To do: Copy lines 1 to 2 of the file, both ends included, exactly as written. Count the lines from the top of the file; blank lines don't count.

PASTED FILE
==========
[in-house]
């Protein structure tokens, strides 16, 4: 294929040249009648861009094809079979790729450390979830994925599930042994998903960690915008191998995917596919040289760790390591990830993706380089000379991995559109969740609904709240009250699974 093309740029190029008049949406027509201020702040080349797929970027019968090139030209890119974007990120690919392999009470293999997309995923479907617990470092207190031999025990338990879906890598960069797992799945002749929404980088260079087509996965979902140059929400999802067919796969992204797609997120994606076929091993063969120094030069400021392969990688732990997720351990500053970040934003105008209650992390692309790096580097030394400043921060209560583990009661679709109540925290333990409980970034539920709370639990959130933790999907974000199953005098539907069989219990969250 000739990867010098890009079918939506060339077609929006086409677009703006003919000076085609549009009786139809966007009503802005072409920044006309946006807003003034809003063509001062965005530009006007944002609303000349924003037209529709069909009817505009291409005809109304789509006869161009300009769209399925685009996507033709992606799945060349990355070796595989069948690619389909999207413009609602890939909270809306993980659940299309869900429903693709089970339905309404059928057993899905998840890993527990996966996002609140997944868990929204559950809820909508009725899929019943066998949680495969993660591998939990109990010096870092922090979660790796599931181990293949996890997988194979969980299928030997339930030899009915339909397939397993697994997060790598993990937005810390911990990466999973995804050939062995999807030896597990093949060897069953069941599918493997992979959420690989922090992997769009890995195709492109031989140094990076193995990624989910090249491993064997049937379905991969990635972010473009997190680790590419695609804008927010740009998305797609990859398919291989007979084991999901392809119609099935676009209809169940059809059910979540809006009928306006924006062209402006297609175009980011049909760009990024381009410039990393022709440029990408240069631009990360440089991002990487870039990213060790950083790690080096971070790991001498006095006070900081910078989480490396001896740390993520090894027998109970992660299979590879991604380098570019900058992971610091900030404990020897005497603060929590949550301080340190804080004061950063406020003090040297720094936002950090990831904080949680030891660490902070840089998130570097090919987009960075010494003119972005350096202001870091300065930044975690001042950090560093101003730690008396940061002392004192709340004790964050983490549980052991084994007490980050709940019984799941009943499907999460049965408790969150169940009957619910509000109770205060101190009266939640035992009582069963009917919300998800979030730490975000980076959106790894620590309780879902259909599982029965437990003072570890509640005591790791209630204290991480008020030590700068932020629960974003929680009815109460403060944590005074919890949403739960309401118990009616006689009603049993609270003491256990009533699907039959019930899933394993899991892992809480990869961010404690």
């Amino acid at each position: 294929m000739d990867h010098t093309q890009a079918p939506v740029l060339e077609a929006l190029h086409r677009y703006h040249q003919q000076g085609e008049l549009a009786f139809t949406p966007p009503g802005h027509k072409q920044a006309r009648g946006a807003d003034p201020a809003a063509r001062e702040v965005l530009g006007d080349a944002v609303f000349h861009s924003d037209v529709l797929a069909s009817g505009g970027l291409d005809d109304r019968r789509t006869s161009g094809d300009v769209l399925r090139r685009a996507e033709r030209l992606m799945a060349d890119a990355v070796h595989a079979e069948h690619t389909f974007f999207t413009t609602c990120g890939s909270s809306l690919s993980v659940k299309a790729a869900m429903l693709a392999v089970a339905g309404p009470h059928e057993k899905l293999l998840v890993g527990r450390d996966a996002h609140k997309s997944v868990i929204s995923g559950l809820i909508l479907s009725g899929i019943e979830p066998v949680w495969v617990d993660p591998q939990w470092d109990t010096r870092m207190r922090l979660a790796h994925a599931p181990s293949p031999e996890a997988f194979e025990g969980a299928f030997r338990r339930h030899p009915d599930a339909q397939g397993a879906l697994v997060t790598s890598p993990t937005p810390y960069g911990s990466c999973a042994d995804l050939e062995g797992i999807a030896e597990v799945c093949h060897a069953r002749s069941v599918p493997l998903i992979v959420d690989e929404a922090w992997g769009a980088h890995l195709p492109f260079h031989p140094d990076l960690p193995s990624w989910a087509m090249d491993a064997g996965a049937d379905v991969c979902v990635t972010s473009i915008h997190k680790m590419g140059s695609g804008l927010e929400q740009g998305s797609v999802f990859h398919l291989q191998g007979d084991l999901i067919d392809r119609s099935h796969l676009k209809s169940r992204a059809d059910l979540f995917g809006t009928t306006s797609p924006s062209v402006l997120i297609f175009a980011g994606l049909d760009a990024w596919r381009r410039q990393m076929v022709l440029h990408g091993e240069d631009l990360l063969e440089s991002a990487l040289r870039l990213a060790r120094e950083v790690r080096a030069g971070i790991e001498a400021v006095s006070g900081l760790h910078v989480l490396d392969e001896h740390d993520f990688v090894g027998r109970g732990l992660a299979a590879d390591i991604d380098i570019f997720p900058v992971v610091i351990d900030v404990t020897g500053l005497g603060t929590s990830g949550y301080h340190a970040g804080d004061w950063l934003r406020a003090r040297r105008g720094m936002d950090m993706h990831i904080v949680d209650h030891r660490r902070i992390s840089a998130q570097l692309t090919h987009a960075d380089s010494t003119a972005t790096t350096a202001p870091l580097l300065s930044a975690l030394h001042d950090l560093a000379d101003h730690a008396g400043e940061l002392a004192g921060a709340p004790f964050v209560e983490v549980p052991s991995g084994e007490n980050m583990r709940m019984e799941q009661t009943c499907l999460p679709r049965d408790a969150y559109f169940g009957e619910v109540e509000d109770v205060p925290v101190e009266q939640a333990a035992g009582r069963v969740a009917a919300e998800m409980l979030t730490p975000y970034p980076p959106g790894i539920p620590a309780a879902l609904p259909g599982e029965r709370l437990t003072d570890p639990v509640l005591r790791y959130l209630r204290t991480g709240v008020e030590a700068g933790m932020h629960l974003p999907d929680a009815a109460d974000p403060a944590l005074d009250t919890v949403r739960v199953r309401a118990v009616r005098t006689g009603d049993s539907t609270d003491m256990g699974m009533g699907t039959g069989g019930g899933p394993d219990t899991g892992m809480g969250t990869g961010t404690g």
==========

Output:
[in-house]
């Protein structure tokens, strides 16, 4: 294929040249009648861009094809079979790729450390979830994925599930042994998903960690915008191998995917596919040289760790390591990830993706380089000379991995559109969740609904709240009250699974 093309740029190029008049949406027509201020702040080349797929970027019968090139030209890119974007990120690919392999009470293999997309995923479907617990470092207190031999025990338990879906890598960069797992799945002749929404980088260079087509996965979902140059929400999802067919796969992204797609997120994606076929091993063969120094030069400021392969990688732990997720351990500053970040934003105008209650992390692309790096580097030394400043921060209560583990009661679709109540925290333990409980970034539920709370639990959130933790999907974000199953005098539907069989219990969250 000739990867010098890009079918939506060339077609929006086409677009703006003919000076085609549009009786139809966007009503802005072409920044006309946006807003003034809003063509001062965005530009006007944002609303000349924003037209529709069909009817505009291409005809109304789509006869161009300009769209399925685009996507033709992606799945060349990355070796595989069948690619389909999207413009609602890939909270809306993980659940299309869900429903693709089970339905309404059928057993899905998840890993527990996966996002609140997944868990929204559950809820909508009725899929019943066998949680495969993660591998939990109990010096870092922090979660790796599931181990293949996890997988194979969980299928030997339930030899009915339909397939397993697994997060790598993990937005810390911990990466999973995804050939062995999807030896597990093949060897069953069941599918493997992979959420690989922090992997769009890995195709492109031989140094990076193995990624989910090249491993064997049937379905991969990635972010473009997190680790590419695609804008927010740009998305797609990859398919291989007979084991999901392809119609099935676009209809169940059809059910979540809006009928306006924006062209402006297609175009980011049909760009990024381009410039990393022709440029990408240069631009990360440089991002990487870039990213060790950083790690080096971070790991001498006095006070900081910078989480490396001896740390993520090894027998109970992660299979590879991604380098570019900058992971610091900030404990020897005497603060929590949550301080340190804080004061950063406020003090040297720094936002950090990831904080949680030891660490902070840089998130570097090919987009960075010494003119972005350096202001870091300065930044975690001042950090560093101003730690008396940061002392004192709340004790964050983490549980052991084994007490980050709940019984799941009943499907999460049965408790969150169940009957619910509000109770205060101190009266939640035992009582069963009917919300998800979030730490975000980076959106790894620590309780879902259909599982029965437990003072570890509640005591790791209630204290991480008020030590700068932020629960974003929680009815109460403060944590005074919890949403739960309401118990009616006689009603049993609270003491256990009533699907039959019930899933394993899991892992809480990869961010404690």